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Taking a Chinese Taxi Posted by on Jan 29, 2015 in Uncategorized

In the last post, I introduced some useful vocabulary for taking a taxi in China. As I mentioned, cab drivers are one of your best resources for practicing Chinese, and they can also give you great insights into Chinese culture and daily life. I’ve had many a conversation with Chinese cabbies over the year, and they tend to go in the same direction. We like to joke around that cab drivers always ask foreigners the same ten questions, which makes it pretty easy for you. Here’s a sample conversation between a lao wai and a Chinese driver, in which you’ll see a lot of the vocab mentioned in the last post. Try to read it in Chinese, refer to the pinyin below if necessary, and then read the English translation.

You'll have plenty of time to chat while you're stuck in traffic.

You’ll have plenty of time to chat while you’re stuck in traffic.

Chinese

你好,师傅。
去哪儿?
我想去一个饭店,但是我忘了中文名字。
你有地址吗?
有啊,等一下。看我的手机,这是他们的地址。
我看一下。。。好的,知道了。
离这儿远吗?
不太远。二十分钟就到了。
好的。

你是哪个国家的?
我是美国的。
美国人啊。美国是好地方。USA!奥巴马!
中国也是!
你到中国多长时间了?
四年多了。
四年了!怪不得你的中文那么好。
不太好。马马虎虎。
你也知道马马虎虎!太好了。
我喜欢中国的成语。
你喜欢中国菜吗?
很喜欢。中国菜非常好吃!
我们可以听音乐吗?
可以,没问题!

我觉得我们快到了。你知道这个饭店在哪儿吗?
知道。下个红绿灯右拐。
好的。然后呢?
一直走。前边就是。
在这儿吗?
不是。往前走五十米。这个饭店在医院对面。
好。看到了。
在这里停车吧。多少钱?
二十块。
有零钱吗?我只有一百。
有啊。找你八十。
可以给我发票吗?
可以,稍等一下。。。给。
谢谢。
不用。慢走!
再见!

Pinyin

nǐ hǎo, shī fù
qù nǎ’er?
Wǒ xiǎng qù yī gè fàn diàn, dàn shì wǒ wàng le zhōng wén míng zì.
Nǐ yǒu dì zhǐ ma?
Yǒu a, děng yī xià. Kàn wǒ de shǒu jī, zhè shì tā men dì dì zhǐ.
Wǒ kàn yī xià… Hǎo de, zhī dào le.
Lí zhè’er yuǎn ma?
Bù tài yuǎn. Èr shí fēn zhōng jiù dào le.
Hǎo de.

Nǐ shì nǎ ge guó jiā de?
Wǒ shì měi guó de.
Měi guó rén a. Měi guó shì hǎo dì fāng. USA! Ào bā mǎ!.
Zhōng guó yě shì!
Nǐ dào zhōng guó duō cháng shí jiān le?
Sì nián duō le.
Sì nián le! Guài bù dé nǐ de zhōng wén nà me hǎo.
Bù tài hǎo. Mǎ mǎ hǔ hǔ.
Nǐ yě zhī dào mǎ mǎ hǔ hǔ! Tài hǎo le.
Wǒ xǐ huān zhōng guó de chéng yǔ.
Nǐ xǐ huān zhōng guó cài ma?
Hěn xǐ huān. Zhōng guó cài fēi cháng hào chī!
Wǒ men kě yǐ tīng yīn yuè ma?
Kě yǐ, méi wèn tí!

Wǒ jué dé wǒ men kuài dào le. Nǐ zhī dào zhè ge fàn diàn zài nǎ’er ma?
Zhī dào. Xià gè hóng lǜ dēng yòu guǎi.
Hǎo de. Rán hòu ne?
Yī zhí zǒu. Qián bian jiù shì.
Zài zhè’er ma?
Bù shì. Wǎng qián zǒu wǔ shí mǐ. Zhè ge fàn diàn zài yī yuàn duì miàn.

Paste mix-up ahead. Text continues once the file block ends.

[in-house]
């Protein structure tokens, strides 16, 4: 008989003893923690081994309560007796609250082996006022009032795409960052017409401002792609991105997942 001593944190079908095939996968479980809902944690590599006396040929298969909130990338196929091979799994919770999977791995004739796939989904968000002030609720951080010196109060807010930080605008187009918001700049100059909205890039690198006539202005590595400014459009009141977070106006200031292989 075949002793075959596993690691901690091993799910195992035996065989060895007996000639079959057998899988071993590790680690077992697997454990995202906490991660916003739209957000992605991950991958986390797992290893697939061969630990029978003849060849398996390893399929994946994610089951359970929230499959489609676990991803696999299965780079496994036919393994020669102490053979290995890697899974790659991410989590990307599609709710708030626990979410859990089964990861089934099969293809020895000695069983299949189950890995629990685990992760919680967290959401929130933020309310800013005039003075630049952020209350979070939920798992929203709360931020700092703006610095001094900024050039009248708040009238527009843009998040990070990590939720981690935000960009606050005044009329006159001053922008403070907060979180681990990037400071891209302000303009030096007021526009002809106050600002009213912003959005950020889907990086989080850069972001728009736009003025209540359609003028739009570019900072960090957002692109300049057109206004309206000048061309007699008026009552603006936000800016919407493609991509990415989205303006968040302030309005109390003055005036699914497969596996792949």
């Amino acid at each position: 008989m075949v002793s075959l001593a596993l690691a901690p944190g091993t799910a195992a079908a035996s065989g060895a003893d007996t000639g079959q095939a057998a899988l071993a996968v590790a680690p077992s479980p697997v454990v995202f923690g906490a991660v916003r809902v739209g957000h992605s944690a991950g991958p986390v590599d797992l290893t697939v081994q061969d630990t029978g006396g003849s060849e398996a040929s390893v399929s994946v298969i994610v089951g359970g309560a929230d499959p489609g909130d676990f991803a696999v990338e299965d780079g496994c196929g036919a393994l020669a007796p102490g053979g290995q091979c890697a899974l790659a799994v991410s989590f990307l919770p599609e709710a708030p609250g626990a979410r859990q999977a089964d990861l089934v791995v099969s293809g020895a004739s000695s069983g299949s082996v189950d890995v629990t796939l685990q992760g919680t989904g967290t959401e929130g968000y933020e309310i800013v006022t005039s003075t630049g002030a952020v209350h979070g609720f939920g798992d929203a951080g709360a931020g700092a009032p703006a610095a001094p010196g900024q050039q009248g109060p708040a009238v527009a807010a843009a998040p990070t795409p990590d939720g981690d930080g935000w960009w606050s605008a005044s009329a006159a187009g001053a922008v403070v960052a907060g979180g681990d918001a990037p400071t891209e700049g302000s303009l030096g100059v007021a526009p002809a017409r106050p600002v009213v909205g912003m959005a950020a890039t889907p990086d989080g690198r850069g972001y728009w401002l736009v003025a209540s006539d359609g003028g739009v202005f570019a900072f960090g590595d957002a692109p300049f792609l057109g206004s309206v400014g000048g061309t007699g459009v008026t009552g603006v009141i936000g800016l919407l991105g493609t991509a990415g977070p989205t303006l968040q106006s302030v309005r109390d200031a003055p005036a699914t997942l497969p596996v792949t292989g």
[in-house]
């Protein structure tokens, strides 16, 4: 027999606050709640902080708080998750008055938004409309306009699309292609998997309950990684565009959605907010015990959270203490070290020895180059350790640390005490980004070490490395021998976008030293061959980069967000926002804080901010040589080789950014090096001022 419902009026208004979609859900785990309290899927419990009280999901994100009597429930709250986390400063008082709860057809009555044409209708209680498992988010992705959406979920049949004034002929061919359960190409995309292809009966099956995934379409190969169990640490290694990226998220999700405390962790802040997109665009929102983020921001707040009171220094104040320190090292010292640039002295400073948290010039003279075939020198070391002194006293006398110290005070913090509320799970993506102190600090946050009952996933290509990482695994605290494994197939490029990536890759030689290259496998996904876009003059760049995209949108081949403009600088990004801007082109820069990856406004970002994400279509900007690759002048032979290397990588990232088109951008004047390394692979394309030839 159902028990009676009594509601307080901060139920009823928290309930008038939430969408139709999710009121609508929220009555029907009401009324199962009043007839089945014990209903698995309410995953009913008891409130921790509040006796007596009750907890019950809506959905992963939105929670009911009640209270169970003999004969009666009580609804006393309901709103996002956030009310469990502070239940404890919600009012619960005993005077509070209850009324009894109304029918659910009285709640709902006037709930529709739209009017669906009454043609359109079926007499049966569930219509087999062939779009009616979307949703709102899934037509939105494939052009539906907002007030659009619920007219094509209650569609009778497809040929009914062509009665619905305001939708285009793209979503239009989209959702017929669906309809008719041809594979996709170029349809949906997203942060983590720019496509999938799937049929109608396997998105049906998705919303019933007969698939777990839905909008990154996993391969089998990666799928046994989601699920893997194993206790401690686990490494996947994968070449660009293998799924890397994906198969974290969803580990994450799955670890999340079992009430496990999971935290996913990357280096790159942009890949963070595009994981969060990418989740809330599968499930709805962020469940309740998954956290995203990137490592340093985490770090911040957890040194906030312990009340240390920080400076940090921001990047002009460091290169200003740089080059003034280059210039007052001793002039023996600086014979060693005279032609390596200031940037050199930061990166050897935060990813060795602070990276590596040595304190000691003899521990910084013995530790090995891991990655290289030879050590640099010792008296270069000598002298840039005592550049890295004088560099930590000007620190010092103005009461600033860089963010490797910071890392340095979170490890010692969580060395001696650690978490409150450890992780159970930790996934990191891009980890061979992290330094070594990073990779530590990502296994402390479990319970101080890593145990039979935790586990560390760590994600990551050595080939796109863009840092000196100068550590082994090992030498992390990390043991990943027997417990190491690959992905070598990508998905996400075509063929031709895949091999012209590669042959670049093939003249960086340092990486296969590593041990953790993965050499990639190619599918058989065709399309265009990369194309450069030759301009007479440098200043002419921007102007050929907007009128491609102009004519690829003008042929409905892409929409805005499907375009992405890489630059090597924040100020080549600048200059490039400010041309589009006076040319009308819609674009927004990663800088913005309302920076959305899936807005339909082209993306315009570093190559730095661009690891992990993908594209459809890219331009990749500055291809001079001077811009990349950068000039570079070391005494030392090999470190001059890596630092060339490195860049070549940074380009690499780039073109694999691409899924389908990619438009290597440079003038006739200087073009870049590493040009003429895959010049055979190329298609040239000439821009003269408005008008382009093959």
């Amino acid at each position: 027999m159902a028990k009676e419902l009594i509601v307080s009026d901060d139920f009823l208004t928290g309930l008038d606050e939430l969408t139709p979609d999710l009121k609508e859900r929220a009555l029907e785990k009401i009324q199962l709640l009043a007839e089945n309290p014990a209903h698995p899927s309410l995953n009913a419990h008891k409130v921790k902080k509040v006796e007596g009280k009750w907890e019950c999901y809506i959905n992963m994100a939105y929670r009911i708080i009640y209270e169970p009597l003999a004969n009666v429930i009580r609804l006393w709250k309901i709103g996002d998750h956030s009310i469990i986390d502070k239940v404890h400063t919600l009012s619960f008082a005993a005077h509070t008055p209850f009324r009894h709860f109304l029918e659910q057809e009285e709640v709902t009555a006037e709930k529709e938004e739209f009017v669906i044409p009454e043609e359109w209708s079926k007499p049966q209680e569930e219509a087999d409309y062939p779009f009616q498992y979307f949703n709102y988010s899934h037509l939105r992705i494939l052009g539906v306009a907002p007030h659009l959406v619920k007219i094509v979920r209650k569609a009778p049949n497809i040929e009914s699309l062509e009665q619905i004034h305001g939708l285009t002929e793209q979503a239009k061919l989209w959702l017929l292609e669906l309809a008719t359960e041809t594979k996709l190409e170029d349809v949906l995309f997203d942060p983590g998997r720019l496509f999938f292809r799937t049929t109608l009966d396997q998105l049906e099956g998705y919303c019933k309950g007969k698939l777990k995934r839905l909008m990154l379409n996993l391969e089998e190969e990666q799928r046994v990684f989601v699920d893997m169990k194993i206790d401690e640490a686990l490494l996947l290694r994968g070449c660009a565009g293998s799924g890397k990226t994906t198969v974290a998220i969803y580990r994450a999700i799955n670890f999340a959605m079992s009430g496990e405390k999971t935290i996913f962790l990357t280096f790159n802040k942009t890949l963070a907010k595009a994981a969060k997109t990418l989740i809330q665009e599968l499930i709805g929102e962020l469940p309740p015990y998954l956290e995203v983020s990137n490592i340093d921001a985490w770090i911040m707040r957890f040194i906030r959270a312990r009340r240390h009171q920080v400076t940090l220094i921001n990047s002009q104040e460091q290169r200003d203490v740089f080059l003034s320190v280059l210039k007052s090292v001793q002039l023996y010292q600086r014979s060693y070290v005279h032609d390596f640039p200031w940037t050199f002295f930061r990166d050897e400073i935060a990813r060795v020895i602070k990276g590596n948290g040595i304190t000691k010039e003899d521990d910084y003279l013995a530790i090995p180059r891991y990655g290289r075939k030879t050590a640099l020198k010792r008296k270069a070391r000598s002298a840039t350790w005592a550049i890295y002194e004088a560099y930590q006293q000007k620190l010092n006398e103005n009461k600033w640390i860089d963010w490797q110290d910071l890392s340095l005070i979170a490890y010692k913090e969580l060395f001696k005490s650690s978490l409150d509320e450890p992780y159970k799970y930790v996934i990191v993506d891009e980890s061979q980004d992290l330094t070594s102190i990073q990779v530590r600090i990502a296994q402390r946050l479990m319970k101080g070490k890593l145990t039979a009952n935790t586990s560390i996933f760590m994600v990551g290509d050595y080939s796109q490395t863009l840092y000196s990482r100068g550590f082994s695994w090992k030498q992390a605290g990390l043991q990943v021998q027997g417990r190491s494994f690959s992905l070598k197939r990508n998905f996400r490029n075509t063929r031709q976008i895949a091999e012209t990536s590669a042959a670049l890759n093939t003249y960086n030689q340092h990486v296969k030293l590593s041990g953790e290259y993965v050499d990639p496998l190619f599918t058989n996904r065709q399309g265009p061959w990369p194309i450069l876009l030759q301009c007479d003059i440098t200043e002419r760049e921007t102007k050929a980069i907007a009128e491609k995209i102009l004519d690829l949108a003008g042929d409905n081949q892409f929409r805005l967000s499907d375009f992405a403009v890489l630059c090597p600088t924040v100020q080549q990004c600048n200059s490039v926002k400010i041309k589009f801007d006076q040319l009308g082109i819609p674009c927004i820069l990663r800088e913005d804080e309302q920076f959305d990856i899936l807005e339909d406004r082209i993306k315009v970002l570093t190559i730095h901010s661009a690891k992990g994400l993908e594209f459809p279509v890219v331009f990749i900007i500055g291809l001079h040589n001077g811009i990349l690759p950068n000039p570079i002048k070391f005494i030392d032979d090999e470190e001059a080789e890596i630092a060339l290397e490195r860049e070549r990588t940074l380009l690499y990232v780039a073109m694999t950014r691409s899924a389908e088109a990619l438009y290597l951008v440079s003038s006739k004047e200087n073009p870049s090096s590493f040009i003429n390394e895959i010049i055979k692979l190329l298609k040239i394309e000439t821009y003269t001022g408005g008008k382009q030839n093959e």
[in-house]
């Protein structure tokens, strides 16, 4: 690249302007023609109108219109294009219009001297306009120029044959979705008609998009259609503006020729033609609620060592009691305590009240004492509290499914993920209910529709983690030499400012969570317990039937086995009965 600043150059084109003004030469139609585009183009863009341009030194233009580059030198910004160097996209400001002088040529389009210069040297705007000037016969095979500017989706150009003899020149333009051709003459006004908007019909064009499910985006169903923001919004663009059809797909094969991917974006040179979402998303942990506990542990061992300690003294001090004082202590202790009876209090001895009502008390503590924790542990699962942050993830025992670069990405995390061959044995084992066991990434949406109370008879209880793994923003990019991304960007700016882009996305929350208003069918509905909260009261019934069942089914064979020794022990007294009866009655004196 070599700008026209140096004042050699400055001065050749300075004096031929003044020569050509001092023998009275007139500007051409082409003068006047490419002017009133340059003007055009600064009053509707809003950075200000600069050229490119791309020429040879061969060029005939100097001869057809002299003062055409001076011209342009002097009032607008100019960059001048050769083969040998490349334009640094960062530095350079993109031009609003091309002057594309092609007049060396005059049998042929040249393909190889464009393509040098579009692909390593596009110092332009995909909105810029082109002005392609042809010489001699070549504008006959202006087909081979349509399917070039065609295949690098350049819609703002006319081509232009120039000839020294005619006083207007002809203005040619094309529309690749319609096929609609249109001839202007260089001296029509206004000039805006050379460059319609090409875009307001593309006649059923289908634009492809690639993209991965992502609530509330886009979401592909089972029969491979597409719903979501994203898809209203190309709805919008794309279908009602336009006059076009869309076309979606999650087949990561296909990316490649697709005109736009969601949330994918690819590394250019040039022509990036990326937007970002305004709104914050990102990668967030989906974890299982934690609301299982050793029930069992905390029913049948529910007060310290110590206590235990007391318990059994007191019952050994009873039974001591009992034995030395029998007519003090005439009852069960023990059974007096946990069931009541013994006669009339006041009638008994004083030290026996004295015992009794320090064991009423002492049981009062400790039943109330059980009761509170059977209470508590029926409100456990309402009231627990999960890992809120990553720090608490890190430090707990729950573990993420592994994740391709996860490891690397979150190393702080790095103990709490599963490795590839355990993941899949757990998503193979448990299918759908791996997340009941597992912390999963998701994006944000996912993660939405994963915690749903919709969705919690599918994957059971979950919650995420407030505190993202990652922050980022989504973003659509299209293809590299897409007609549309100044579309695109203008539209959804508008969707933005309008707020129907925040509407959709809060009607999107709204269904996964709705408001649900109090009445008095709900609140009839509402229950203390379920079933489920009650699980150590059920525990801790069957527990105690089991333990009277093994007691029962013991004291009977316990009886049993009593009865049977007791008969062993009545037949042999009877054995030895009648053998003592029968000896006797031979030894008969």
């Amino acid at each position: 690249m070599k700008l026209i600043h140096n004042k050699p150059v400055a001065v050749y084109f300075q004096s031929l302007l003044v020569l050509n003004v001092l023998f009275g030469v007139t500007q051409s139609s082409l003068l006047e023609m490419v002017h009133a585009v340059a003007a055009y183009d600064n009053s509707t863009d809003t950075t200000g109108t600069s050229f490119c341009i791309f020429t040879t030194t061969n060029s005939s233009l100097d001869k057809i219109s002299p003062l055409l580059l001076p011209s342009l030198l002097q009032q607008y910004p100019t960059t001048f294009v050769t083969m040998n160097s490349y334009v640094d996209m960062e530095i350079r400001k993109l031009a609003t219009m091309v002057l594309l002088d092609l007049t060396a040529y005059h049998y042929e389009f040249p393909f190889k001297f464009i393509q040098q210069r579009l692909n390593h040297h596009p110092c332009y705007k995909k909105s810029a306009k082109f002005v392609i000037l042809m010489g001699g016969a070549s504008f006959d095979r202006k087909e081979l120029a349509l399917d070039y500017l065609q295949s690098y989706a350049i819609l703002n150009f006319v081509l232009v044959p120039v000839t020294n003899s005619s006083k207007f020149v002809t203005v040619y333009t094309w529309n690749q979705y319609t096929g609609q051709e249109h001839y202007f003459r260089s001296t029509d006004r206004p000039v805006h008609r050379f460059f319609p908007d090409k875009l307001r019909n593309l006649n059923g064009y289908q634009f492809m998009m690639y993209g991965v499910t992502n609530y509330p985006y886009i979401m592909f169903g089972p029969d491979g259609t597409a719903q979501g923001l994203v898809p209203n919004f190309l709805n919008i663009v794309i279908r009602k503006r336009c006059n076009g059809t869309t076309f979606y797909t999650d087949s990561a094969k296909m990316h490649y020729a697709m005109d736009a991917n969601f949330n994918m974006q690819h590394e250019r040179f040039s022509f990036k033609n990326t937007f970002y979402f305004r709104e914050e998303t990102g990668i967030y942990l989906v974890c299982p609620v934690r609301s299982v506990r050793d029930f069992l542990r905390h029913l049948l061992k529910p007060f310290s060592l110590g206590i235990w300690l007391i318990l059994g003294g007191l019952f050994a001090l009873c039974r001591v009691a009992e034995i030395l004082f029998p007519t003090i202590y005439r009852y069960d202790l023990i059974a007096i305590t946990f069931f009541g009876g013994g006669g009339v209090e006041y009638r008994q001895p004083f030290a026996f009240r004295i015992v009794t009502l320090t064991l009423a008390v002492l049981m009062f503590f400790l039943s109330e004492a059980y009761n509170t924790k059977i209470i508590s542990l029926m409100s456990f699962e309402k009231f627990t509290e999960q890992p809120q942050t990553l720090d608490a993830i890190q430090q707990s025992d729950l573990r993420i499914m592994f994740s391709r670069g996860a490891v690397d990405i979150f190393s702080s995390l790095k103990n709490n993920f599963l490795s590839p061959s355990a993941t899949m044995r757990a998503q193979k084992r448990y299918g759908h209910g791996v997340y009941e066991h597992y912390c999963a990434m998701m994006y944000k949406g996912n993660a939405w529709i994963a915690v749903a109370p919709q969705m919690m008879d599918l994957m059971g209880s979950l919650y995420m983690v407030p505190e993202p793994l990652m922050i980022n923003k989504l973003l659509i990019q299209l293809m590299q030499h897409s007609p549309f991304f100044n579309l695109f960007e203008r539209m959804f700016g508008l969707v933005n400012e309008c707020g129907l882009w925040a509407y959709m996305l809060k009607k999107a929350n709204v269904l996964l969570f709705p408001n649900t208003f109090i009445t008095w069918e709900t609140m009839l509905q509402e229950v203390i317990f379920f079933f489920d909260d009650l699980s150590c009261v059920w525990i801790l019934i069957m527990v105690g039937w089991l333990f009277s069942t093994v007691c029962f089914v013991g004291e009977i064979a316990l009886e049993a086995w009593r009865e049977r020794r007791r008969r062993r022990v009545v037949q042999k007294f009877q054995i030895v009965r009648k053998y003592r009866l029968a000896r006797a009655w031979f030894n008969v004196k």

Hǎo. Kàn dào le.
Zài zhè lǐ tíng chē ba. Duō shǎo qián?
Èr shí kuài.
Yǒu líng qián ma? Wǒ zhǐ yǒu yī bǎi.
Yǒu a. Zhǎo nǐ bā shí.
Kě yǐ gěi wǒ fā piào ma?
Kě yǐ, shāo děng yī xià… Gěi.
Xiè xiè.
Bù yòng. Màn zǒu!
Zài jiàn!

English

Hello, expert (a word used for drivers and other skilled people).

Where are you going?

I want to go to a restaurant, but I forgot the Chinese name.

Do you have the address?

Yeah, wait a second. Look at my phone, this is their address.

I’ll take a look… OK, I know it.

Is it far from here?

Not too far. We’ll get there in just 20 minutes.

Great.

What country are you from?

I’m American.

Ah, American. America is a good place. USA! Obama!

So is China!

How long have you been in China?

Over four years.

Four years! No wonder your Chinese is so good.

It’s not that great, just “horse-horse tiger-tiger” (an idiom meaning “so-so.”)

You also know “horse-horse tiger-tiger”! Great!

I like Chinese idioms.

Do you like Chinese food?

Yes, very much. Chinese food is very delicious!

Can we listen to some music?

Sure, no problem!

I think we’ll be there soon. Do you know where this restaurant is?

Yes, I know. Take a right at the next traffic light.

Ok, then what?

Go straight. It’s just straight ahead.

Here?

No. Go straight 50 meters. The restaurant is opposite the hospital.

Ok. I see it.

Stop the car here. How much is it?

20 RMB.

Do you have small change? I only have 100.

Yeah. I’ll give you back 80.

Can you give me a receipt?

Sure, wait a moment. Here you go.

Thanks.

Don’t mention it. Take it easy!

Goodbye!

Hello, expert (a word used for drivers and other skilled people).

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About the Author: sasha

Sasha is an English teacher, writer, photographer, and videographer from the great state of Michigan. Upon graduating from Michigan State University, he moved to China and spent 5+ years living, working, studying, and traveling there. He also studied Indonesian Language & Culture in Bali for a year. He and his wife run the travel blog Grateful Gypsies, and they're currently trying the digital nomad lifestyle across Latin America.


Comments:

  1. Jociara:

    List super useful for those who are newly arrived in China, thanks.

    • http://taxi-borispol.com/:

      @Jociara Yes, this is a list of taxi liked me too!


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